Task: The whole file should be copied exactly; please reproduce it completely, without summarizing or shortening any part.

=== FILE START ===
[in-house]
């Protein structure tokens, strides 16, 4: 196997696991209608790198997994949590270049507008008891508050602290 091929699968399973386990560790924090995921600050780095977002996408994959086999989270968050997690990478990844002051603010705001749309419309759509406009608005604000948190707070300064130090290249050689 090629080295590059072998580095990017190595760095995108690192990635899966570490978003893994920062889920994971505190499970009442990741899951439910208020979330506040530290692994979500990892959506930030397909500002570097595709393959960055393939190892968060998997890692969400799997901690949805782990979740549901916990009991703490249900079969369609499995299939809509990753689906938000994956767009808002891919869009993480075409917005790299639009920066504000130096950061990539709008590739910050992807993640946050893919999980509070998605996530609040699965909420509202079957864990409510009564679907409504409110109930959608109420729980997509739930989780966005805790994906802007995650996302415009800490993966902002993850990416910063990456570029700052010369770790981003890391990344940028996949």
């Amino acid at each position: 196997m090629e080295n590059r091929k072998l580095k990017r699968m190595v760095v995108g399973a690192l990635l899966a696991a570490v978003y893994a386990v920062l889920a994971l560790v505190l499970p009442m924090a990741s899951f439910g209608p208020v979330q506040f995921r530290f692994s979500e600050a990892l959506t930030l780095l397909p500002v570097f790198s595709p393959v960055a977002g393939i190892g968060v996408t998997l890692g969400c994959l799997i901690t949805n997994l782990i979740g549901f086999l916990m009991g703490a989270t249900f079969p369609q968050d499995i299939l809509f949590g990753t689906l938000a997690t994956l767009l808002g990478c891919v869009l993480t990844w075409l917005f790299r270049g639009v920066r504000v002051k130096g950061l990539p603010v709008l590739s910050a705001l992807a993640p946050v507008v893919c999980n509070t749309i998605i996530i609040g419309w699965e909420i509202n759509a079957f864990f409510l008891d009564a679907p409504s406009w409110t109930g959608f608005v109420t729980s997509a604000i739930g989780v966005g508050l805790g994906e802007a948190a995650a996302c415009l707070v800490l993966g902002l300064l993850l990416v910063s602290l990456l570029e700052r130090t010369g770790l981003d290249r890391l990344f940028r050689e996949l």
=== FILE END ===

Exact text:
[in-house]
């Protein structure tokens, strides 16, 4: 196997696991209608790198997994949590270049507008008891508050602290 091929699968399973386990560790924090995921600050780095977002996408994959086999989270968050997690990478990844002051603010705001749309419309759509406009608005604000948190707070300064130090290249050689 090629080295590059072998580095990017190595760095995108690192990635899966570490978003893994920062889920994971505190499970009442990741899951439910208020979330506040530290692994979500990892959506930030397909500002570097595709393959960055393939190892968060998997890692969400799997901690949805782990979740549901916990009991703490249900079969369609499995299939809509990753689906938000994956767009808002891919869009993480075409917005790299639009920066504000130096950061990539709008590739910050992807993640946050893919999980509070998605996530609040699965909420509202079957864990409510009564679907409504409110109930959608109420729980997509739930989780966005805790994906802007995650996302415009800490993966902002993850990416910063990456570029700052010369770790981003890391990344940028996949």
């Amino acid at each position: 196997m090629e080295n590059r091929k072998l580095k990017r699968m190595v760095v995108g399973a690192l990635l899966a696991a570490v978003y893994a386990v920062l889920a994971l560790v505190l499970p009442m924090a990741s899951f439910g209608p208020v979330q506040f995921r530290f692994s979500e600050a990892l959506t930030l780095l397909p500002v570097f790198s595709p393959v960055a977002g393939i190892g968060v996408t998997l890692g969400c994959l799997i901690t949805n997994l782990i979740g549901f086999l916990m009991g703490a989270t249900f079969p369609q968050d499995i299939l809509f949590g990753t689906l938000a997690t994956l767009l808002g990478c891919v869009l993480t990844w075409l917005f790299r270049g639009v920066r504000v002051k130096g950061l990539p603010v709008l590739s910050a705001l992807a993640p946050v507008v893919c999980n509070t749309i998605i996530i609040g419309w699965e909420i509202n759509a079957f864990f409510l008891d009564a679907p409504s406009w409110t109930g959608f608005v109420t729980s997509a604000i739930g989780v966005g508050l805790g994906e802007a948190a995650a996302c415009l707070v800490l993966g902002l300064l993850l990416v910063s602290l990456l570029e700052r130090t010369g770790l981003d290249r890391l990344f940028r050689e996949l």